In this episode of Everything About Illustrator, we are gonna talk about effects. And if you're not totally familiar about effects, effects are kind of an interesting thing in Illustrator, and there's some weird things that happen but there's also some really interesting things that you can do with effects. And so we're gonna jump right in and we're gonna show you all the ins and outs about Illustrator Effects. So first of all with Illustrator we can go into our Effect menu. And there's a lot of things that we can apply to our strokes and our fills to create really interesting looks with our paths. Now one of the interesting things, Illustrator doesn't have just like a basic line where you can select a line and you get a wavy line or a dotted line or a dashed line, you have to go in and you have to make all these things yourself. Well, the Effects menu allow you to just do a crazy amount of things. And I've never really seen people get really deep into all these type of effects, so I w...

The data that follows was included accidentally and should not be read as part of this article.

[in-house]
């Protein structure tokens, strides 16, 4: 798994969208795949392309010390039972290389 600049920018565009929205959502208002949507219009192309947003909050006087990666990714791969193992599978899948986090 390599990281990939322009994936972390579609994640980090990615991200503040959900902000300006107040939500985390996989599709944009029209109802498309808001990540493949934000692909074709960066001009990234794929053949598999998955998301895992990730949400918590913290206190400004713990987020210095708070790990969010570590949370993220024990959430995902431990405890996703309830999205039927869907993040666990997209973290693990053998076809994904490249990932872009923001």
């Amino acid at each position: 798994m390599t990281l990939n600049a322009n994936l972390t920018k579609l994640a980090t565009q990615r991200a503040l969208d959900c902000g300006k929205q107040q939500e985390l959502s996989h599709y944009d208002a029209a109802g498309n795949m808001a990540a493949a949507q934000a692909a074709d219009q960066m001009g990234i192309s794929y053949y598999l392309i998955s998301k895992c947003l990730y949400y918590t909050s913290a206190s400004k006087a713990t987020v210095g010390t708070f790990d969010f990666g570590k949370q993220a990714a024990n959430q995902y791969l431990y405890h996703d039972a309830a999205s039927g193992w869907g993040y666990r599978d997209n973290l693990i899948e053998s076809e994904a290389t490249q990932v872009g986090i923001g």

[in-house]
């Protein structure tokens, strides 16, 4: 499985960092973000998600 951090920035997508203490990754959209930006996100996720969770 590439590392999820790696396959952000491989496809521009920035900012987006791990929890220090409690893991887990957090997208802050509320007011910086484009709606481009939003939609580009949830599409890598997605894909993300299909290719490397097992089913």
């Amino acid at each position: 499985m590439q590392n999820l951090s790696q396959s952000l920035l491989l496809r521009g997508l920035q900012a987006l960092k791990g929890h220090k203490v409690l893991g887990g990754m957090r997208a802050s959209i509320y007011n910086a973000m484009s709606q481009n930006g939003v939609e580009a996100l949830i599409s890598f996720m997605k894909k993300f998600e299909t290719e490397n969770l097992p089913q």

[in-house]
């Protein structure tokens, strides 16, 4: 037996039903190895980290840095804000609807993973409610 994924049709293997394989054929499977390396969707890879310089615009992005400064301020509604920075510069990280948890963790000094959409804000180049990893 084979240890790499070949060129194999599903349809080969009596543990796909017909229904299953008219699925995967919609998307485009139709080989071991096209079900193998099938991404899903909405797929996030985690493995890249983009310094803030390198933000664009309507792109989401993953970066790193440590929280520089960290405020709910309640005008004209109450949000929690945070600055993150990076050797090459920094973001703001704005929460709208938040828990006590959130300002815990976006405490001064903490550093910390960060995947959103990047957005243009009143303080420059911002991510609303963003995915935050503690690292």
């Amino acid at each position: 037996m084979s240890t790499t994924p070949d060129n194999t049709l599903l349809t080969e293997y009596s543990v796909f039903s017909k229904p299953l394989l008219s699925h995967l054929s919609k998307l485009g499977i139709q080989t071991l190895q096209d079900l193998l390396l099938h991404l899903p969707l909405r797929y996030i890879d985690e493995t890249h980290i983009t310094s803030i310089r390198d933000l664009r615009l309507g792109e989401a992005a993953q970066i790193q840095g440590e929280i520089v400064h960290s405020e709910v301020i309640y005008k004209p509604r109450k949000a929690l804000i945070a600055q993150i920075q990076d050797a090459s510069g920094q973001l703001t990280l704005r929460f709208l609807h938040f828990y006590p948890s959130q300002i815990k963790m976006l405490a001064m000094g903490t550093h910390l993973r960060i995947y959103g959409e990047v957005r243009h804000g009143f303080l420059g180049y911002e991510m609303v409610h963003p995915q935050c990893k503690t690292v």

anna get really into these and really show you the cool crazy things that we can do and some of the drawbacks and the things to watch out for and how we can edit these and how we can fix some of this stuff that happens. But I wanna talk about the two different types of effects that we have. You'll notice on the Effects menu that we have this set that says Illustrator Effects, and Illustrator Effects for the most part are going to be vector-based effects. It's not all vector-based, there's gonna be some raster, there's gonna be some pixelized effects that are in here, but in most of the cases it's just taking the vector shapes and basically creating a look or an effect on that shape. Some of these things like the rasterize and the stylize, these are gonna create pixel-based effects which are not vector-based. But then we have Photoshop Effects down here which all these effects here are going to be all pixel-based effects. If you're familiar with Photoshop, it's all pixel-based. So we can actually go in and apply Photoshop Effects to our vector artwork. Now these Photoshop Effects will always remain pixel-based or raster-based on top of or behind, in some cases like a drop shadow, behind our actual artwork. So it's kind of a combination of both vector and raster. So one of the simplest things that I just wanna start off with here is just getting different effects on a line. And I want to explain to you what an effect is. Here's what we have. So I've got my line selected and I'm going to go under the Effect menu, and Distort & Transform is one that I use all the time, and I'm gonna go to Zig Zag. And one of the frustrating things with the Effects panel here is that it doesn't have what's called the sticky preview, meaning when you click the Preview button, it stays on forever. Every time you call this up, you have to click on the Preview button, and it's just really frustrating. Photoshop and InDesign for years have had sticky preview. Once you click it on, it's fine. Because who's gonna go ahead and use this dialog box without seeing what you're doing? I mean you wanna know what you're doing, so just turn it on, I wish it would just stay on. Well, that was my rant for the morning. So what I wanna show you here is just a very simple like wavy or zig zag line. So here we apply the zig zag effect. We can control the size of the zig zag, the number of ridges here, whether it's smooth or whether it's a corner. And when we're done, we click OK. Now the reason why this is called an effect is because our line really is still straight. You can see that this is a straight line here. And if I go under the View menu and go under Outline, which is what we're gonna do quite often in this particular episode, we're gonna go under Outline, you see that's Command + Y. You'll see that Illustrator still sees this as a straight line. And the reason why this is called an effect, it's because it has the zig zag effect on it, but the line itself is still straight. Now there's a whole bunch of weird things that happen with effects here. One of them is if I wanna make this line longer and I click and I make this line longer here, you'll notice that the effect doesn't like continue on, so I get more little wavy lumps in here. It simply stretches the effect. So if you wanna have a longer line, you now have to go back in and edit your effect in order to get your little wavies or your lumps or everything to fit that line. That's like wow, every time I do this, I have to edit this? And it's like, yeah, pretty much so. So when I go back and I edit, a very common thing to do is to go back under the Effects menu and go back under Distort & Transform, and choose Zig Zag again. But when you do this, it comes up with a dialog box that says blah blah blah blah blah blah blah blah blah, and there's no OK button, and it's like oh my gosh if there's no OK button, it's not OK. Well, what this is telling me here is that when you go back in and you reapply the effect, you're basically taking off everything that you've done and starting over. So it's like okay if I just wanna edit what I have here, this is not the way to do it. If I wanna start all over and apply a totally different effect, this is where I apply the new effect. But it does tell me if I wanna go in and I wanna edit this and change it, basically keep those attributes and maybe change one instead of starting over, I can go and I can click on the Appearance panel. So I can do this quite easily either in my Properties panel right here, I've got my Appearance section and I can click on the little dot dot dot which opens the Appearance panel, or under the Window menu I can go under Appearance and I can open up my Appearance panel and this is going to give me my ability to go in and edit my content right here. I like to have this up here all the time when I'm doing any type of work. In fact I keep the Appearance panel open even when I'm doing things that don't have an effect on them simply because I've got the ability to edit my stroke and my fill and my attributes in here, a little bit more than I have in the Appearance section of the Properties panel. So this is something that you definitely are gonna get used to when you apply effects, but I encourage people to use the Appearance panel all the time because of the amount of information and the accessibility of that information right at your fingertips. With the line selected you'll see that I have zig zag here, and anything that has a little dotted line or a stroke underneath it is gonna be something that we can edit. You simply click on that and it's gonna give us more information. So here you can see this is an effect right here, the fx right there, and I can click on the effect of this line to edit this. And again like I said before, you have to keep clicking on the Preview button every single time, quite annoying. But here I can now go in and I can edit my line and I can simply change that and edit that stroke or edit the effect on here however I'd like, and I can apply that, change that, see how it is. Great, everything is wonderful. So you'll also notice too if I have another shape right here and I go under the Effects menu, the last applied effect will always be at the top. So because I went in and I applied the zig zag here, the Illustrator thinks, okay, you may wanna use the same thing again, same settings and everything. I can go under the Effects menu and I can simply apply the zig zag to this one, and it's going to give me the zig zag, and you're like, well, yeah, but that doesn't look the same as what I have. Well, here's the difference. Because the zig zag was applied to the line, and say this line is six inches long, okay, if I apply the same zig zag here, it's gonna compress all of these little waves or this effect into a much smaller area so this gives me a very different look. If I were to edit this, you'd see that the setting is exactly the same as it is with my line, but because it's over a shorter distance, it compacts it all together, longer distance is gonna stretch it apart. So this is a little bit confusing sometimes simply because the effects here are relative to the size and the shape. So you're like, yeah, not quite the same. You're right, it probably isn't the same here. But if I wanted to edit this shape, I could go in and click on my Zig Zag here, and then I could edit this, and of course you gotta turn on the Preview so that you have that, so you can edit that and make sure you get whatever it is that you want. There it is. Now I'm gonna go to Command + Y, and you can see the actual outline mode here. I still have a circle and a line, but what I'm looking at now is I'm looking at the effect that these settings have on my shape here. This is still a circle, this is still a line, but I get effects so that they look like a wavy line and they look like a circle with a whole bunch of points as in a star or a burst, but it really isn't, it's still just a circle with an effect applied to it. And the Appearance panel is going to tell you this, you're gonna be able to look at something and click on it and see that we have an effect applied right to this right there. So quite interesting. Now these are all vector effects because it's just simply taking the vector shape and it's giving the effect of another vector shape. Where our raster effects come in, this is something that you would apply in Photoshop, specifically here, we're gonna go to Stylize, something like a drop shadow. Drop shadows are not vector-based, they're all pixel or raster-based because it's creating all these little pixels that then fade out into white to give this soft effect. Well, you've probably noticed Illustrator doesn't have any soft anything. It's all hard edge, it's all shapes and lines. So if I go in and I apply my drop shadow effect here, I can turn this on and I click OK. When I zoom in to this here, this is all going to be a drop shadow. And you can see very finely here all of the little pixel-based squares right there, which are great, it makes it look nice and drop shadow-like, but this is going to be pixel-based so it's not vector. Now you may be thinking, okay, so if I make this, if I print this really big or stretch this out really big, then that's all going to pixelate and it's gonna get really bad. Well, no actually it isn't. What it's going to do is if I print this out really big, all those pixels in the drop shadow will just basically they'll put in more pixels and the drop shadow will be nice and smooth anyway. So it's not something we really have to worry about. Now you'll notice in the Appearance panel, the location in which these things get applied. My zig zag is applied on top of everything and my drop shadow is underneath, and it's like, well, that makes sense because my drop shadows are underneath those things. And to edit that drop shadow, I can simply click once, and then I can control the opacity and stuff on here. And I like to do it the really quick way, instead of using the little up and down arrows, I just put my cursor in any of the fields here and use my up or down arrow on my keyboard, and I'm impatient so I use my Shift + Up or Down arrow to make that go up or down. And of course nothing happens until I actually select my object first so I can change the opacity all I want. But it always helps to select the object first before you go through and you do that. So this is great. Now when you apply an effect to something as like I did here, and I would like to apply this effect to something else, and I have applied both a zig zag effect and a drop shadow, and I'd like to pick that up, I can go and I can simply select another object, I can grab my eyedropper tool, and with my eyedropper tool, I've got my object active that I would like to apply the attributes to, I can then go over with the eyedropper tool and I can simply click on my other object to pick up those attributes. And it's like wait a second, I thought the eyedropper tool allows me to go in and pick up everything? Well, it does, and here's the interesting thing about the eyedropper tool and picking up and sampling things. The eyedropper tool has settings, and a lot of times you think you just click the eyedropper tool and it picks up everything and applies it. Not necessarily simply because the settings may not be completely comprehensive. How do you adjust the settings? Easy. Double-click on your eyedropper tool, and when you double-click on your eyedropper tool, you can go through and you can set everything. Well, the Appearance is one of those things that wasn't checked. So I wanna make sure the Appearance and everything in there is checked as well so that when I do go in and I select something like this, it's going to pick up the appearance, the complete appearance. When I did not go in and double-click on my eyedropper tool, it just gave me the basic stroke and fill, it didn't give me the appearance, and the appearance is the effects that were on there. Now of course I do this and it's like, okay, that looks nothing like my wavy line here. Well, this is a really good example where because of the short line segments, each line segment here is applying the full little bumps here like the 13 little ridges into each line segment as we go. It doesn't look at the entire star as being, okay, this is the amount of shape that I have so if this were gonna be turned into a star, that this entire effect would be applied to the entire star. No, it's per line segment. So here is a perfect example where I'd wanna go in and I'd wanna change the zig zag substantially. Make sure you turn on the Preview. And I'd have to change that way down in order to make this look a whole lot more realistic to match what I have here. So it's a constant editing kind of thing that you have to do. Now couple things. You don't have to go in and get rid of your zig zag or set everything to zero, you can simply turn off anything in your Appearance panel to get your object back to where it was. I could trash this, I could take my drop shadow and click on the trashcan and delete it here, but you know, there's nothing wrong in just going in and shutting that off to keep that just in case you may need it a little bit later. So something interesting to do, you can turn those on and turn those off. Now what happens when I get in here and I would like to make a shape larger or smaller? Well, when I scale something with my effects, this is something that's really important because as I go in here and I scale this here, maybe I scale this a whole lot bigger, what are my expectations? Well, my expectation is that everything is going to get larger and the effects are gonna stay the same, or the effects are going to be relative to the size of my initial shape, but then go ahead and grow more or not grow with the shape. So what I'm gonna do is I'm gonna open my Transform panel here, and my Transform panel has a couple important check boxes. And right here, this is extremely important when you're scaling anything with corners or strokes, in this case we're paying attention to the Scale Stroke & Effects. I'm gonna turn off the Scale Stroke & Effects. I'm gonna show you what this looks like with two different shapes. Both of these are identical. I'm gonna scale this one with the Scale Stroke & Effects turned off. So if I make this bigger here, and I'm just gonna hold down my Shift key and option, I'm gonna scale from the middle, it's gonna go in and it's going to make it larger. It's got the same stroke as this has here, but you notice that because I'm scaling this without the Scale Stroke & Effects turned on, it's keeping that entire effect, it's enlarging the whole shape, and it's literally stretching the effect over the shape. If I take this shape and I turn on the Scale Stroke & Effects, and I make this larger here, it's gonna go ahead and it's going to scale it so that it looks exactly the same, okay. So big difference in the outcome of this. And why would we do this? Well, in this case if I scale the stroke and effects as I scale this larger, and this is checked, the weight of the stroke around my object is gonna scale with it, and the effect is gonna scale with it, so no matter what I have, large or small, it's always gonna have the same appearance. Now if I don't turn on the Scale Stroke & Effects, when I scale this larger or smaller, it's gonna look very different. Do I want it to look different or do I want it to look the same just larger and smaller? So something very important to think about when you're going in and you're scaling your items here. Do I care what it looks like when it's larger? Probably. So I'm probably gonna wanna go in and scale my stroke and effects. Very very very important. 'Cause if you don't do that, in certain instances here, if I go in and I have an object like this, I always like using this as an example, I'm gonna put a stroke around this here, and I have this stroke, and I don't scale my stroke and effects on something like this, and I scale this down, all of a sudden it looks like I have this letter that's all green, but when I scale the whole thing up, it looks like there's green and orange, and it's like, well, where did that come from? Well, it's because the stroke is staying the same and basically impeding the entire shape, and I may not wanna do that. If I do wanna scale them up or down, I click on the Scale Stroke & Effects. Now every time I scale that up and down, the proportions and the look are going to remain consistent no matter what size. So this is a very important thing to do. It's a per object thing. So you turn it on if you want it on on that particular object, turn it off if you wanna scale something else. And by the way it doesn't remember when you click on an object whether or not you scaled it with or without. It's just like a light switch, you turn it on when you need it, turn it off when you don't. So dealing with our effects right here, I can go in and I can do my Command + Y, and I can see which items have effects on them and which ones don't, okay. A stroke isn't an effect by the way, it's just simply a stroke, and same with the fill here, it can have a stroke and a fill. But when I hover over these, one of the things that this tells me is like hmm, you know, these aren't what they seem, because I see the circle here but I'm seeing all these points. Well, there's some really interesting aspects about effects and how they work and what we can do with them. So I want to go ahead and walk you through the very interesting and somewhat weird kind of things with Expand and Expand Appearance. And this is something that I have posted on my blog years ago, and it's the number hit on my blog. It's this right here. Under the Object menu, we have Expand, which right now is not available, and we have Expand Appearance. We also have this thing called Path and Outline Stroke. And I wanna tell you exactly what this is because I have spent years before I actually figured this out and how it works, trying to figure out how it works, and nobody had a logical explanation for it. So here's what we have. I'm going to go and I'm going to copy this line numerous times so we can see what's going on, okay. They're all the same line, and when you look at the outline here, they all have the effect yet the underlying line here is a straight line. When you have an effect on a path and you want to go in and you want to go ahead and expand this, the only thing that's gonna be available is Expand Appearance. What does that actually mean? Well, Expand Appearance says, okay, right now it appears like it's a wavy line but it isn't, it's clearly a straight line because we can see from the outline that's what it is. If I want to expand the appearance, expanding the appearance says make the line exactly the way it appears. So I'm going to expand this object, Expand Appearance, and now you can see that this line that actually looks wavy really is wavy. So that's what I've done, I have expanded the appearance right there. The wavy line is actually a wavy line, okay. This is not a shape. It's not a shape here, it's an actual line, and a line is something that I can go in and I can adjust the stroke on and I can put my little hotdog ends on here. It's still a stroke, okay. But it's no longer a stroke with an effect on it. The effect is now gone. It's actually been expanded. And what you see is exactly what you get. So this has a wavy appearance on it, you expand the appearance and now it is what it appears. It's a wavy line. So there we go. So that's my wavy line. That's my appearance right there. So I don't have Expand available but I have Expand Appearance because I want this to look exactly how it looks on the screen. So right now it's a straight line but it looks wavy. Object, Expand Appearance. There it is, okay. So there's my wavy line. Now maybe I wanna turn this into a shape. I don't want it to be a stroke anymore, I actually want it to be a closed shape. Now if I go back under the Object menu, my Expand Appearance is gone because it looks exactly the way I want it to be, it looks like a wavy line and it is a wavy line. Now my Object menu no longer has Expand Appearance because the appearance has already been expanded. It looks exactly like it is. If I go under the Object menu and now I choose Expand, Expand is going to turn this stroke into an actual closed shape. So if I expand that, it says do you want to expand the fill and the stroke? I say yes and now it gives me this. So let's go into the Outline mode here and see. This has an effect on it right there, it's a wavy effect. The line is straight but it appears as if it's wavy. This one has been expanded, the appearance has been expanded. It was a straight line, now it's been expanded, it looks like a wavy line and it is a wavy line. Once I expanded the appearance, then I could actually expand the stroke itself and that's what I get as I get an actual shape. No path, an actual shape. So Expand Appearance, and then actually Expand right here. And so that's the difference between those three. I have all these right here, and I have three totally different results. They all look the same but all three of them are very different. This one I can edit the stroke on and the color. This one I'd have to go back to my Appearance panel if I'd like to change the effect on it here. And this one is an actual filled shape. So here's my effect yet again, so it's a straight line with this wavy effect right here. And sometimes people will go in and they'll go under the Object menu under Path, and they'll choose Outline Stroke, okay. And this is fine too. But when I go in and I choose Outline Stroke, it skips the step of turning it into an expanded path and goes right to an expanded shape. Now the advantages of having an expanded path here is that I can control the weight of the stroke right here and I can round the end caps there. By going under the Object menu and simply expanding that path with an appearance on it, to going in and making this path and outlining the path here is I miss this one right here. And I've got lots of feedback from people saying, no, that's not how it works. Oh yeah, that is exactly how it works. So two different things getting to the same point. So it's quite interesting how you can look and see these things, but, boy, it tells a different story when you go into Outline mode. So if I wanted to expand this one and I wanted a shape with a stroke around it like this, then I would go under Object, Expand Appearance, and now I have a stroke and a fill separately that now matches exactly that. So kind of fun. You can definitely give that a shot while you're working with this stuff. Now we've gone in and we've applied our effects onto these things. There's so many effects that we can apply. And just to show you a few more fun little ones, Distort here, Roughen is one of them that's always fun. You go in and you can take and you can create a little bit of roughness all around your object right there. And I usually don't delete these from my Appearance panel, I just simply turn them off. So we can show you a couple other ones here. There's Twist is also a fun one where you can go in and just twist everything right there. Twist the whole thing, cool. Of course my shape is still there. Do all that fun stuff. Couple other ones, these SVG Filters, these are filters that you can use. SVG is Scalable Vector Graphic. And these are kind of interesting because when you do any type of thing like this, it does some really interesting effects on here. I wanted to do, I'm not that familiar with all the ones that you can do here. So let's do some Turbulence right there. And SVG is great for doing a scalable vector graphic on the web where this is actually scalable vector on the web. It's not an image, it's not a JPEG or a PNG, but these are some SVG effects that you can go ahead and apply there. These are also kind of fun. Let's do this on the letter R here. The effects here, the Warp, where you can go in and you can do Arc or Bulge. And so we'll do the arc here where we can go and we can take our object and we can arc this to curve things, all types of different fun stuff. And again these are all simple effects right there. You can adjust this any way that you want to. With the Warp Options here, I can only apply one at a time through this. I can't go and apply all these other things with this. But I can go in and do all these great warp effects. And of course when I do that, I still have this effect right here and it takes that object and it does something wild and crazy. So you can go through and do a lot of interesting things here. These effects are Photoshop Effects, so things like blur and softening and stuff like that. This is as if you were taking this into Photoshop. We still have our vector shape. Let's say I do my Gaussian Blur here and I go ahead and blur this, it actually looks like it blurs the whole thing, which is can be kind of cool when you do that, but you may run into some reproduction issues, not a big deal, but if you're not completely understanding of raster-based effects there, I would say stick to the upper portion here until you really know how the Photoshop Effects are going to work and print and reproduce outside of Illustrator, so you bring them into InDesign or into a PDF and see how those work. So really interesting fun effects here, but you can run through all of them and there's so many tutorials online that show you the really cool things to do. A couple of the fun things here that I've always liked here is, let's go under the Effect menu here. And we've got Stylize, Scribble is always a fun one. Gosh, Scribble is just awesome. And you can go through and you can do all this great stuff with Scribble. You can make it look like yarn, you can make it look like stitching, and do all these crazy funky stuff. Of course it's all based on the shape. So cool things to go ahead and do and check out. But here's a couple of things that I wanna show you that's absolutely amazing and ridiculous once you get into the Effects panel and how we start to really dive deep into this. I have my shape and I've just got my basic shape here, and it's got a zig zag applied to it, so it's applying to the whole thing. Well, the interesting thing is that because the zig zag is on top of my stroke and my fill here, it's applying to the entire object. Well, I don't have to apply the zig zag to the entire object here. I'm just gonna shut the zig zag off here. And what I'm gonna do in my Appearance Panel is what happens if I wanna apply the zig zag only to the stroke? And you're like, well, isn't that what we did here? Well, no, we applied it to the entire object, and you're gonna see why I'm saying this. I'm gonna go into the stroke here, and I'm gonna apply an effect to the stroke. And you can go under the Effect menu here and do this but you can also go to the bottom of your Appearance panel and you can apply it through here, it's the same thing. So I'm gonna do the Distort, I'm gonna do a little bit of Roughen around the stroke here, something like that, okay. There it is. And I'm gonna apply this to the stroke. Alright there it is. Now if I turn the stroke off, the interesting thing is, do you notice how my shape isn't rough? 'Cause the Roughen is just applied to the stroke. I can also apply a separate effect to the fill. So I'm gonna select my fill, go under the Effect here, Distort, and I'm gonna do a Stylize, I'm gonna do Scribble here. And with the Scribble I'm gonna go in and I can apply this little scribble here to just my shape and do some fun stuff here, kind of give that scratchy looking feel to the whole thing. And it's like, okay. Oh look, and I can make sure that we haven't go outside my shape. So now instead of applying the Roughen and the Scribble to the entire thing, I can actually apply effects to my fill and effects to my stroke, not overall. Now if I apply a zig zag overall, then it's gonna apply it to everything as well, and it's like what? I know, it just starts to get really crazy. So there it is, there's my stroke, and I've got the Roughen applied only to the stroke, and the Scribble applied only to the fill. They're two separate things so yeah I can do that. Can I apply more than one effect to something? Sure. If I apply the Scribble, I'm gonna go back to the fill here, and now I'm gonna apply kind of like the Distort & Transform, and I'm going to do the zig zag on top of my Scribble as well, and I'm going to go in and I'm going to effect that, I'm going to apply that to it, and that's going to apply the effect to the Scribble as well, and that's going to change it too. So I can start stacking these effects on top of each other, and it's like, okay, this gets crazy. Absolutely and if you go online, there's a whole bunch of tutorials that show you how to stack these things and the really interesting fun things that you can create. Now something like this, if I do create something like this and I would like to go ahead, and it's like, well, how do I save this for future use? Well, you can. And the way we save those is going under our Window menu down to our Graphic Styles and actually capturing these styles. Now there's a whole list of graphic styles in here that's readily available and they're pre-made, and you can also go to your cheese grater and you can go ahead and open your Graphic Styles Library, and there's hundreds, if not thousands, that are already built into Illustrator. But there's some very basic ones in here. If you go to your Graphic Styles and select something, I can go in and I can click on one of these and I can apply a graphic style to some things so that it looks kind of cool and interesting, and it's like, oh well, how do they do that? Well, how they do that is you apply your graphic style, go into your Appearance panel and find out what they've done. They've got a great end fill, and they're like they have two fills. Hmm, there's a feather on this fill too, and it's like okay that does that, and it's like wow really cool. One feature that I like too with the Graphic Styles panel is that if you don't know what it's going to look like when you're just looking at your object here and you wanna see, if you go ahead and control click on the Preview, this is going to go ahead, and based on the shape that you have selected, you can control click right on your Graphic Style, and it shows you what it's gonna look like before you apply it. So if I go in here and I click on this, this will show me what it's going to look like. I don't know why it's not working on that one, but there it is. It applies that and I can see what it looks like right there. It's like, okay, that's kinda cool. You can explore cheese grater, Graphic Styles. You wanna do, I don't know, Scribble Effects right here. Here's your whole set of Scribble Effects right there. So select your shape, control click on this, and then it shows you how the Scribble looks and what it does. Yeah, there it is. Click on that and there's the Scribble effect. We're gonna talk about multiple fills, multiple strokes 'cause this just gets more and more awesome and crazy as it goes. So Graphic Styles. Now back to capturing this as a graphic style. If I wanna capture this and put it in here for future use on my other objects here, all I have to do is select this right here, and I can just take my shape right there and I can just drag my shape into the Graphic Styles panel and drop it in there. Now it's not capturing the shape, it's just capturing all the attributes that are on that shape right there. So it just take the shape, drag it in, and there it is. Now if I click on a shape and I click on this right there, it's gonna go in and it's gonna apply that style to it all. So apply that, there it is, and that's how I can go ahead and I can capture my style and make that happen so if I like to do that. If I had done something like this, yeah I could capture this as a graphic style, drag it right in there, and all it's gonna do is take my shape and it's going to distort it because you have the squeezy warp on it, so that's what it does, okay. So that's a simple way to go ahead and capture a style that you've done. And so it's great, we can apply these styles, we can see all these cool things, we can go in and we can stack styles onto our fill and our stroke. And if we wanted to go in and put something on top of all that as well, it's like wow crazy. Yeah. You wanna see even more crazy? I know you do. So here's what we're gonna show you with the even more crazy stuff right here. So I'm gonna draw a shape here, and just a very basic shape. I got a fill and a stroke. I'm going to use my Appearance panel to go ahead and fill this, and I'm going to apply stroke to this as well, and put something like that. There's my stroke around the whole thing. There it is. And there's my shape. Now I'm gonna do something like this. I'm gonna go in and I'm gonna make a very hefty stroke around my object. What I'd like to do is I'd like to put more than one stroke on this object. And what I'm gonna do is I'm not gonna make multiple objects, I'm gonna make multiple strokes on the object. So at the bottom here we have the ability to add a new stroke and add a new fill. So if I add a new stroke here, what it does is it adds a new stroke on the top here. And what I'm gonna do is I'm gonna change the stroke color here to a different color, and I'm gonna make the stroke weight smaller because if it's the same weight here, it's gonna hide itself. So I'm gonna make this like 6. right there. I'm gonna do another stroke on top of this as well, and I'm gonna make this smaller as well so that it doesn't hide the other one, okay. And there it is. There's one shape with multiple strokes, and it's like wait a second, so I have a three-millimeter stroke on top of a six-millimeter stroke on top of a 10-millimeter stroke. It's all one shape, and it's like, okay, this is totally crazy. Yeah it is. And I'm going to go in and I'm gonna add a new fill to this, and it's like, well, I could understand the stroke but I don't get the whole fill thing. So I'm gonna go in and I'm gonna do the fill, I'm gonna add another fill here and this I'm going to make blue, and it's like, well yeah, this blue fill is going to go ahead and sit on top of this orange fill right here. But we can adjust the size of the fill so that it's not covering the whole thing so I can have a smaller fill on top of a larger fill, and it's like, okay, mind blown. This can get really confusing very quickly. Thankfully we have the Appearance panel 'cause this is the only way you're gonna sort this out. This has nothing to do with layers by the way. Layers panel is when you have multiple objects. The Layers panel isn't going to help you to solve these appearance things right here. So if I wanted to go ahead and put an effect on the stroke here. I could select this stroke and I could do like a nice little zig zag here and do some smooth corners right there, smooth that out and create a kind of this little section right there. I could then take this stroke and I could apply something different here, say, do a Roughen on this one to roughen that stroke, and then I could take that green stroke and I could apply some crazy thing like this, Pucker & Bloat is always a fun one. You can bloat that stroke right there, and it's like what? Yeah exactly. If I go to the fill here, I could go in and I could do anything like this, I could go in and I could offset the path here of the blue. So if I choose offset the path, this is where I could actually go in and I'm gonna make the path smaller so that the path of the blue is actually inside. It's still the same shape. Can you believe this? It's all one shape, and it's like, okay, this is just like insanely amazing and ridiculous as well. Yeah, there it is, okay. All one shape. And this is my Appearance panel, and it's like crazy, yeah. Go into the Outline mode, Command + Y, that's what it is and it's like, okay, this is just beyond belief. And then you can actually go in and you can set the opacity of each one of these fills or the stroke to let these interact with other fills and strokes that are underneath it. You can also change the blending modes too to get different effects here, and it just goes on and on and on, and it's like, okay, this is totally ridiculously crazy, sure. There it is, one shape with multiple effects. It doesn't even seem possible that you could go through and have this much fun. Yeah and if I wanna capture this whole thing, I can simply take my entire shape, drag it in there, and there's my shape. Now if I select any shape and I simply click on that, it applies that effect on everything. Now I can tell you that is one heck of an Appearance panel to go through and do this. And we didn't even start to put any effects on our fills here because we certainly could. I could go in and maybe I could blur this fill inside here to go ahead and get a nice soft edge, and this fill I could go in and I think we're gonna do a drop shadow here and do that with a drop shadow, put that on there, offset that a whole lot so it can have the drop shadow way off to the side there. There it is and it's like one shape. And if I edit that shape, change that shape, everything changes with it, and it's like, okay, crazy mind-blowing amazing whatever. There it all is. Now when we did this, keep in mind that the order of this is very important. This stroke is on top. I'm gonna close this up to make it look a little bit less daunting for you. This stroke is on top and this stroke is in the middle, and this one's behind there, so we have that content. 'Cause we can drag these all around in order. So if I wanted this yellow stroke to be here, I could drag that here and then now it's gonna put it behind here, or I can drag this stroke down there. I can also drag this stroke here which puts it in different order. So these are all movable editable kind of things. And so now when you look at something like this, a lot of people would be like I need six different shapes to do all this stuff. Nope. Go into Outline mode, that's what it is. That's what it looks like, and it's like, okay, that is crazy. Now if I were to expand this and I go under Object and choose Expand Appearance, expanding the appearance does exactly that, it takes every single thing and makes it into its own shape. So now it is expanded on how it looks, it actually is how it looks. And now if I see this, each one of those expanded items is now its own separate shape. At this point the Layers panel is going to help you because now we have five different shapes because we had five different items here, we had the three strokes and the two fills. And this now you can see the appearance matches, and so I could go in and I could isolate these and I could move these around separately to break these apart after I do the Expand Appearance. So appearance and effects, I mean some absolutely crazy things, and I would definitely encourage you to go online and check out some of these really cool effects. But if you really wanna learn more about this, go into your Graphic Styles, open the Graphic Styles Library here, open up any one of these things that you have here, Artistic Effects, and when you see this and you apply it to something, and you're like, well, how did they do that? Click on it, apply it, and go in here to your Appearance panel and open up each and everything here and see how they went and did it. And what I do is I simply go in and I turn on and off each and every section here, and I edit one of these and I see what it does, and I kinda get an idea of how it works. Bit by bit, just go ahead and kind of take it apart, and see what it is, see how it works, and there's just all these really amazing graphic styles. Do people go in and draw this stuff? No, I wouldn't go in and draw it. Go in and apply an effect. It's really really really cool. Now would I do this for somebody's logo? Probably not. And here's the thing. With this, if I was gonna go ahead and deliver this to somebody, and I did put something like this in a logo, I would not give them this as a final with all these effects still on here. I would definitely expand the appearance because then each and everything is its own shape. Effects don't always reproduce exactly the way they should when they go into other applications, so be careful of that. So I would go in and I would expand it so that each effect becomes its own shape, and then you will probably run into less issues when you go in to place or reproduce or put this into InDesign or into PowerPoint or something like that where you have the expanding and you have the movement especially if things get printed and things get turned on their side to print, the drop shadows may then skew in the wrong direction. So don't go ahead and leave something with all these effects on here. I would go under Object, Expand Appearance, and then each one of these now is its own shape and the appearances are no longer an appearance or an effect, they are actually now baked into each and every shape. So lots of great stuff that you can do with the Appearance here, lots of fun stuff, it's like, oh my gosh, this is amazing. But the Appearance panel is definitely something I would look into and give it a shot. So nothing but fun. Stay tuned for more fantastic stuff with Illustrator folks. With our next episode we are going to be covering more effects, we're gonna be covering 3D effects. So stay tuned, we'll you see then.